In subaerial volcaniclastic sequences structures formed by ice blocks can provide information about a volcano's history of lahar generation by glacier melt. At Volcán Hudson in Chile, catastrophic
Voluminous ice-rich and water-rich lahars generated during the 2009 eruption of Redoubt Volcano, Alaska
Abstract Redoubt Volcano in south-central Alaska began erupting on March 15, 2009, and by April 4, 2009, had produced at least 20 explosive events that generated multiple plumes of ash and numerous


Generation of pyroclastic flows and surges by hot-rock avalanches from the dome of Mount St. Helens volcano, USA
Several hot-rock avalanches have occurred during the growth of the composite dome of Mount St. Helens, Washington between 1980 and 1987. One of these occurred on 9 May 1986 and produced a fan-shaped
Initiation and flow behavior of the 1980 Pine Creek and Muddy River lahars, Mount St. Helens, Washington
Two large, high-velocity lahars (volcanic debris flows) were triggered by a pyroclastic surge during the first few minutes of the May 18, 1980, eruption of Mount St. Helens. The initial surge cloud
Swift snowmelt and floods (lahars) caused by great pyroclastic surge at Mount St Helens volcano, Washington, 18 May 1980
The initial explosions at Mount St. Helens, Washington, on the moring of 18 May 1980 developed into a huge pyroclastic surge that generated catastrophic floods off the east and west flanks of the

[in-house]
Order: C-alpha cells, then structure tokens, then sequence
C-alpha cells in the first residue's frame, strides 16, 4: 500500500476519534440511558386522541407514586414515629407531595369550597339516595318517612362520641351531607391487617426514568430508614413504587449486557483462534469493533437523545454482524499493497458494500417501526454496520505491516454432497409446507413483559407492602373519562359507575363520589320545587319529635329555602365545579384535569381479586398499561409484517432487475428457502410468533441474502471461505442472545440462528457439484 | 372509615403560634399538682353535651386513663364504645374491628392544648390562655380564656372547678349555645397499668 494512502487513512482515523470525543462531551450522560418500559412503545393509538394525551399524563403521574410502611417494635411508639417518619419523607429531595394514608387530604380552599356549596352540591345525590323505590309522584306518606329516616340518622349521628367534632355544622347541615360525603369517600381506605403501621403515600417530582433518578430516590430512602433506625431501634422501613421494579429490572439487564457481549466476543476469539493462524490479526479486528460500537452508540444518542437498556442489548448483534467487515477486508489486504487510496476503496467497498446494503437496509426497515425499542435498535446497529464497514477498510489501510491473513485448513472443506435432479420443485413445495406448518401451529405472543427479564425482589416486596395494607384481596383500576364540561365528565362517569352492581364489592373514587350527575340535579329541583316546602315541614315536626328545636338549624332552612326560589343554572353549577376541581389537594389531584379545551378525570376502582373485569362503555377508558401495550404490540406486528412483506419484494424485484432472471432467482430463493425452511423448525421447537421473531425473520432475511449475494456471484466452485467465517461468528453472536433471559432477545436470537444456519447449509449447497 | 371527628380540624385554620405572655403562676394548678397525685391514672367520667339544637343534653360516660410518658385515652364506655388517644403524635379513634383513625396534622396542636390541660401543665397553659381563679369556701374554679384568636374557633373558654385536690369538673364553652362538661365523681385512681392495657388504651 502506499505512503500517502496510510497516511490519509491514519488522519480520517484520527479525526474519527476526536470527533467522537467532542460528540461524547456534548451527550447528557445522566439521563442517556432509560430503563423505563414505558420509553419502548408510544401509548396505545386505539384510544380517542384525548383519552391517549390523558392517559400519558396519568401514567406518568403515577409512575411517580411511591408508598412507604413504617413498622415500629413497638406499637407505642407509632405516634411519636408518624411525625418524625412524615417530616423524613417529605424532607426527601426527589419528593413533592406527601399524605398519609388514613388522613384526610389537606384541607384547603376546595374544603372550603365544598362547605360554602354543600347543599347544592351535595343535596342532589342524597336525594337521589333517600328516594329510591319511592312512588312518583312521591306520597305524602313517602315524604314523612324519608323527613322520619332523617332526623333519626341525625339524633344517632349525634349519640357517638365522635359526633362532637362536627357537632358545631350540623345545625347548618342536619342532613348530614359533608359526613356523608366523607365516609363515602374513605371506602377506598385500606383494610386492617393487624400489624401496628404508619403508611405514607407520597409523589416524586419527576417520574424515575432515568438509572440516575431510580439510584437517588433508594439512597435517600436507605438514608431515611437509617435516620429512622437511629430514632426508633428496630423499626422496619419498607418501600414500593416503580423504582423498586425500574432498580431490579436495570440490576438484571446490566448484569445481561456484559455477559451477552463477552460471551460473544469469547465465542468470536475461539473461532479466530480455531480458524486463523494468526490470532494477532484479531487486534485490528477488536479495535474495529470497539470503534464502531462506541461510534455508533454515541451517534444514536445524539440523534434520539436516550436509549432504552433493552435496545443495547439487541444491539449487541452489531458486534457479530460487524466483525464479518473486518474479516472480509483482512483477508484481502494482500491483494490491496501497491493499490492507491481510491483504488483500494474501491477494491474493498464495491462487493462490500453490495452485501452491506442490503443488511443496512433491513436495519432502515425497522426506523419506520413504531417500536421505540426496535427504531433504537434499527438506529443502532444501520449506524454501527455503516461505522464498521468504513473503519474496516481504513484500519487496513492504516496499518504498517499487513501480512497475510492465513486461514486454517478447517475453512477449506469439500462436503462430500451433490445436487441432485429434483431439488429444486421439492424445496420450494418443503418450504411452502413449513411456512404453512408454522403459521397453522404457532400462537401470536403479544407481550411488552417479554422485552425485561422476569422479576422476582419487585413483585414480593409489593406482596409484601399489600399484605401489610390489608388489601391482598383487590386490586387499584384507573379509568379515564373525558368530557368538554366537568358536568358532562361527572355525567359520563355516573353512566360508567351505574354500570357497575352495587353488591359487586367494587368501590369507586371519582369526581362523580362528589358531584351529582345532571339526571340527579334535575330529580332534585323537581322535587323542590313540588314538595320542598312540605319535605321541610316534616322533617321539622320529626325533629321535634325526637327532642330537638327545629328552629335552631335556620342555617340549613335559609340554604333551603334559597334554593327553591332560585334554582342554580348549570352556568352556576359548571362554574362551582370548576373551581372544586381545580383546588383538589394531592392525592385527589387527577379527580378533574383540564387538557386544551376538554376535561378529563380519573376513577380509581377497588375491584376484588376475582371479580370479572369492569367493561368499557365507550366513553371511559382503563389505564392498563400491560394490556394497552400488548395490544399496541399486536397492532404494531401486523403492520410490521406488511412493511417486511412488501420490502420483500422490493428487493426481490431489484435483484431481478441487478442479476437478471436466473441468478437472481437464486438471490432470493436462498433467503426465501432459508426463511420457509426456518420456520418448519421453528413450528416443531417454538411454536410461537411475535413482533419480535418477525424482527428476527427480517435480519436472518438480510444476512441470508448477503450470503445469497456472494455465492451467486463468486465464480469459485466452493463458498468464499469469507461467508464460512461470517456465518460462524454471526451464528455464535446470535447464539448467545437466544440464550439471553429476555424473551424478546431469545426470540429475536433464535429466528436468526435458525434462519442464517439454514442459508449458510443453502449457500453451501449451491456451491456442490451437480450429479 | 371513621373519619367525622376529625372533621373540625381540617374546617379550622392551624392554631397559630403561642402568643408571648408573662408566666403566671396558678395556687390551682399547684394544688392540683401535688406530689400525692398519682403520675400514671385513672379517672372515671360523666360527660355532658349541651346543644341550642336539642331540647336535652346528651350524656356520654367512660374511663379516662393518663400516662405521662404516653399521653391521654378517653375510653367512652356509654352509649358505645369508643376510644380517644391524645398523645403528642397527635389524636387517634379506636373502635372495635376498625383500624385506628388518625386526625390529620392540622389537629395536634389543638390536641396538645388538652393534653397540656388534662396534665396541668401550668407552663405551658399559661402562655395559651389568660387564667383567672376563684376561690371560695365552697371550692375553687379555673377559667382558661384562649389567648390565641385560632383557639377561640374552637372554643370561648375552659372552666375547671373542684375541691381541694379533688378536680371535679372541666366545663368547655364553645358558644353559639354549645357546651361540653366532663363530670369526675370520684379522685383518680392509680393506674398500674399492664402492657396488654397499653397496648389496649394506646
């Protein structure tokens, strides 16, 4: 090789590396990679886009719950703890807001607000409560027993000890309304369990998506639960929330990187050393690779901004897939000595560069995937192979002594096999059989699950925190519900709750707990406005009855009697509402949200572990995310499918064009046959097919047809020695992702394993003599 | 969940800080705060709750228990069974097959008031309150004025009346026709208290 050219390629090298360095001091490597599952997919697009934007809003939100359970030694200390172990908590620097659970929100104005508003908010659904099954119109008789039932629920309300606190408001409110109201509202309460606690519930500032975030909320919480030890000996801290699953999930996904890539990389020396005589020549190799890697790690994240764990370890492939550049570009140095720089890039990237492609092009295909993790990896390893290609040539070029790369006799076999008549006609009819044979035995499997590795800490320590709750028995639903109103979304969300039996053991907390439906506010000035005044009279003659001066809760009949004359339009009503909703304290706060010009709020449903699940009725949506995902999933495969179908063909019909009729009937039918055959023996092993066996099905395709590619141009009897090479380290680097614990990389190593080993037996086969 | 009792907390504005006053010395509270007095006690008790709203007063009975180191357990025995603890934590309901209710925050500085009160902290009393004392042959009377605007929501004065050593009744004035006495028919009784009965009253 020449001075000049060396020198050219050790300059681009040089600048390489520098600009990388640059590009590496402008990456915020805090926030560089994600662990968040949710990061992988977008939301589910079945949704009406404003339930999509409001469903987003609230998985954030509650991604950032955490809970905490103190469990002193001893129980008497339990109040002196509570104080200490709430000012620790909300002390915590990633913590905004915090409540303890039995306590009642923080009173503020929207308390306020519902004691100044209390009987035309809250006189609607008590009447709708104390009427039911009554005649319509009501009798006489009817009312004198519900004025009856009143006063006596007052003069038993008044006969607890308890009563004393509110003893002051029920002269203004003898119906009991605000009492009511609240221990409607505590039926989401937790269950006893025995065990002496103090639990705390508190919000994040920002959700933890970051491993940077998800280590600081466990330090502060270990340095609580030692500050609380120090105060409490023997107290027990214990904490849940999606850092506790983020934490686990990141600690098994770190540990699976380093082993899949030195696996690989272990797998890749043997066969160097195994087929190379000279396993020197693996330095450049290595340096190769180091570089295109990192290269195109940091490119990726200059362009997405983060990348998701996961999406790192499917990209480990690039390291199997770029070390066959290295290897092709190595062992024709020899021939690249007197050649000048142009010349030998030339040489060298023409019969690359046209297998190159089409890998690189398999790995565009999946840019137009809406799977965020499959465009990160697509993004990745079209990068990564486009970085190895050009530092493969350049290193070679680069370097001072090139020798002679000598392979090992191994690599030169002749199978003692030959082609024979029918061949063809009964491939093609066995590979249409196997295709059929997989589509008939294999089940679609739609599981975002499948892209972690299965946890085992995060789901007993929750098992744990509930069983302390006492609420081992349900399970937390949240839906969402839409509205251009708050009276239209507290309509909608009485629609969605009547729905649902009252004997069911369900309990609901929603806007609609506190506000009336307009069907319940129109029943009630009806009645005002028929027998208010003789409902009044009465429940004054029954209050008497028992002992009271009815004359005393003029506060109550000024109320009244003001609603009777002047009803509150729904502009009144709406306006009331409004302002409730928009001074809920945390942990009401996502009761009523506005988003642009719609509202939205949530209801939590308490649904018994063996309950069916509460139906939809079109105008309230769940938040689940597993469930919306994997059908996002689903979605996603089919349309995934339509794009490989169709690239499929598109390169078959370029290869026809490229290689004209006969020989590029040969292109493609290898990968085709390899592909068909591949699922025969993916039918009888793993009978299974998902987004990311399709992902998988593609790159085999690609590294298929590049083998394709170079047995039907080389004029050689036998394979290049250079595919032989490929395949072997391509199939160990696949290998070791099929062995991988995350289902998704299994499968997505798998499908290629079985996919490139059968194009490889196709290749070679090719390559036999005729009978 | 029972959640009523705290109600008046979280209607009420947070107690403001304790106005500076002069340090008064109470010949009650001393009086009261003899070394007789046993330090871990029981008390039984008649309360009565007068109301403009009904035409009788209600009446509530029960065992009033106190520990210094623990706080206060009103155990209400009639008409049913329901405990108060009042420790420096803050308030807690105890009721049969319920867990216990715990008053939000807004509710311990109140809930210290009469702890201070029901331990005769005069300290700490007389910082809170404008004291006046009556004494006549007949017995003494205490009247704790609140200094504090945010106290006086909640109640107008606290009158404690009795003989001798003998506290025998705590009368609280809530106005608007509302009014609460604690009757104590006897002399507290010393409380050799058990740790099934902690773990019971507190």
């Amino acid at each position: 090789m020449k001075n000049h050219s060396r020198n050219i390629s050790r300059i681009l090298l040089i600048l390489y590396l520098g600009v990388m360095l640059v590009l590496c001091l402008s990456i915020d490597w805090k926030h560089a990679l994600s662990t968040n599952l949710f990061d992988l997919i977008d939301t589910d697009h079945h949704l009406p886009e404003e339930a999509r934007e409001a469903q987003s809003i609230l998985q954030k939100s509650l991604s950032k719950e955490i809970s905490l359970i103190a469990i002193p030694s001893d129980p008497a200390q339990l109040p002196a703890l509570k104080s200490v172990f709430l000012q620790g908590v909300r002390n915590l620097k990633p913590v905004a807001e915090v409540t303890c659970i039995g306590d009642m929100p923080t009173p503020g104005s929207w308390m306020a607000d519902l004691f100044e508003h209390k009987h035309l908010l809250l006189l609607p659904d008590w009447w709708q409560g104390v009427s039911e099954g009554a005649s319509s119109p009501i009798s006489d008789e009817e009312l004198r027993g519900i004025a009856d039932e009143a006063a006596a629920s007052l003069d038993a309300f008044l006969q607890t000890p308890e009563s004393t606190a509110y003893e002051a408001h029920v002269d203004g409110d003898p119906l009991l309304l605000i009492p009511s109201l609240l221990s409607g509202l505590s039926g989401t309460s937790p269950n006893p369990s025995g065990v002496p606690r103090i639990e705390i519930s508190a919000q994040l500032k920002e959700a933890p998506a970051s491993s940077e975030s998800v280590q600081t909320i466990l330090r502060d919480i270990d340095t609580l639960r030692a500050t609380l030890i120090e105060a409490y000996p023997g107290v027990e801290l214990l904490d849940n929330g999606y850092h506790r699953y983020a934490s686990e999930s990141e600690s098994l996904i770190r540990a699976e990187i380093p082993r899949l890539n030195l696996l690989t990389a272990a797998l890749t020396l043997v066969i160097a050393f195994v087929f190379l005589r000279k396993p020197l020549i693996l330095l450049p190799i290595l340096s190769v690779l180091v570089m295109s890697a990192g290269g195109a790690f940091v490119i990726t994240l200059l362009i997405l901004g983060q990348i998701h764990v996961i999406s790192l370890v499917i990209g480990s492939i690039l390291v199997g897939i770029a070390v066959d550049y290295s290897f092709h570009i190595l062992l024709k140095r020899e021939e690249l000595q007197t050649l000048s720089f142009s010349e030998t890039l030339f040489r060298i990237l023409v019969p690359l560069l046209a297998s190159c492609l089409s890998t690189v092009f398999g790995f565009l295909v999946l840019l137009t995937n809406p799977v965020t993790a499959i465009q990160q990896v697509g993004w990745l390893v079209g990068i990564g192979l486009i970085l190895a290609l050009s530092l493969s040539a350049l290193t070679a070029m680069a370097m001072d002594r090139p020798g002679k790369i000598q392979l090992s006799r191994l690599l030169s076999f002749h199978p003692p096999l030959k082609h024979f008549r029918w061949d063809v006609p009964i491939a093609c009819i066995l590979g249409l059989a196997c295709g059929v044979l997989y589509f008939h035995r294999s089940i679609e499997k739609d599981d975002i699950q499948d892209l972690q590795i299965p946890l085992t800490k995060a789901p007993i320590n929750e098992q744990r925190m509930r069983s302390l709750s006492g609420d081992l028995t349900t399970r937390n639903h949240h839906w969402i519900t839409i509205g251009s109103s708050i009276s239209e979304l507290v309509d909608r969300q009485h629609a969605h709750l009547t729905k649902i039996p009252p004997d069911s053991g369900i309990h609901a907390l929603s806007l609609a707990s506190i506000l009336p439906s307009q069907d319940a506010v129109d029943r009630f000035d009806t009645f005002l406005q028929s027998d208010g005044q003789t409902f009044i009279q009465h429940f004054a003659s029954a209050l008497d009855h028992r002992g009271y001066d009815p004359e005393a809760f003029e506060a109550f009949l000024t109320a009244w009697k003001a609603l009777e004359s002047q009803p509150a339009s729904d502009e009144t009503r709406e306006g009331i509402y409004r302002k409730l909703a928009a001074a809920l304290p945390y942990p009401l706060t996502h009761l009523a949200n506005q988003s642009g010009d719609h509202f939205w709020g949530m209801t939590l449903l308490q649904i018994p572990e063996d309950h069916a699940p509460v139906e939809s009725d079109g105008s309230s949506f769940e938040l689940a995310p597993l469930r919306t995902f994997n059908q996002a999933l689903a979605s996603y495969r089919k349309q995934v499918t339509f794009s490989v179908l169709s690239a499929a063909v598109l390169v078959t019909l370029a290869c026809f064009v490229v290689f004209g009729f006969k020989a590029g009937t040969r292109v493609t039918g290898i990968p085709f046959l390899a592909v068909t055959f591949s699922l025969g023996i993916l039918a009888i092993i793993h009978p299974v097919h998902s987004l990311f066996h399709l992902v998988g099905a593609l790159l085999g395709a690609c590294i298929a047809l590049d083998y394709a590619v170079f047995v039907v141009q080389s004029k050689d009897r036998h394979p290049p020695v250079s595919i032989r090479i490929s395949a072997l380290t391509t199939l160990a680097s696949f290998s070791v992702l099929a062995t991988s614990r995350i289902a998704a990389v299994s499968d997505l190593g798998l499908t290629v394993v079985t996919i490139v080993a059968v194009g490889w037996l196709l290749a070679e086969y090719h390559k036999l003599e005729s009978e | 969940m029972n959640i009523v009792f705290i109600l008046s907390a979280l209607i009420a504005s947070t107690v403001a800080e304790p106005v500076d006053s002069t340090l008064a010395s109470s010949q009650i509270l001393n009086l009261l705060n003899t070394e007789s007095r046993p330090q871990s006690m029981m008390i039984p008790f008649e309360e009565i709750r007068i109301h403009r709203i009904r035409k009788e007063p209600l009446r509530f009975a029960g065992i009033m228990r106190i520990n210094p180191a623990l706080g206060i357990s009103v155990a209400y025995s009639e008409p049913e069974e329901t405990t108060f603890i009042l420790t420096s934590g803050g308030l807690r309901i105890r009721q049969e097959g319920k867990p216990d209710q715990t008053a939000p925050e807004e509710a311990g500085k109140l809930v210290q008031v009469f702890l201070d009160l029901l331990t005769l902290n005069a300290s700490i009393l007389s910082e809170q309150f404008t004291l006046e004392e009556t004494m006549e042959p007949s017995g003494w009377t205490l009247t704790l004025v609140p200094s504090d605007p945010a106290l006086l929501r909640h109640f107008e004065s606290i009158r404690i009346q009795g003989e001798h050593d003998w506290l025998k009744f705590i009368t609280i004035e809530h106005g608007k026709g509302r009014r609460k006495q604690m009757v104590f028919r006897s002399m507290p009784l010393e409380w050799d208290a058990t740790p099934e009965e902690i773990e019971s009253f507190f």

Interrelations among pyroclastic surge, pyroclastic flow, and lahars in Smith Creek valley during first minutes of 18 May 1980 eruption of Mount St. Helens, USA
A devastating pyroclastic surge and resultant lahars at Mount St. Helens on 18 May 1980 produced several catastrophic flowages into tributaries on the northeast volcano flank. The tributaries
Phreatic eruptions of Ruapehu: April 1975
Abstract A major phreatic eruption occurred in Ruapehu Crater Lake, North Island, New Zealand, at 1975 April 24d, 03h 59m, N.Z.S.T. Only nine minutes of volcanic-seismic activity preceded the
Downstream dilution of a lahar : transition from debris flow to hyperconcentrated streamflow.
Nearly instantaneous melting of snow and ice by the March 19, 1982, eruption of Mount St. Helens released a 4 × 106 m3 flood of water from the crater that was converted to a lahar (volcanic debris
The May 1915 eruptions of Lassen Peak, II: May 22 volcanic blast effects, sedimentology and stratigraphy of deposits, and characteristics of the blast cloud
Abstract The May 22, 1915 eruptions of Lassen Peak involved a volcanic blast and the emplacement of three geographically and temporally distinct lahar deposits. The volcanic blast occurred when a
A detailed chronology of the most recent major eruptive period at Mount Hood, Oregon
The most recent eruptive period of Mount Hood volcano, the Old Maid eruptive period, was characterized by volcano-hydrologic events (hydrologic events initiated by volcanic activity) which resulted
Eruption-Triggered Avalanche, Flood, and Lahar at Mount St. Helens—Effects of Winter Snowpack
An explosive eruption of Mount St. Helens on 19 March 1982 had substantial impact beyond the vent because hot eruption products interacted with a thick snowpack. A blast of hot pumice, dome rocks,
Mudflows resulting from the May 18, 1980, eruption of Mount St. Helens, Washington
On May 18, 1980, Mount St. Helens, in southwestern Washington, erupted violently, setting off a chain of devastating hydrologic event. During the eruption, a massive debris avalanche moving down the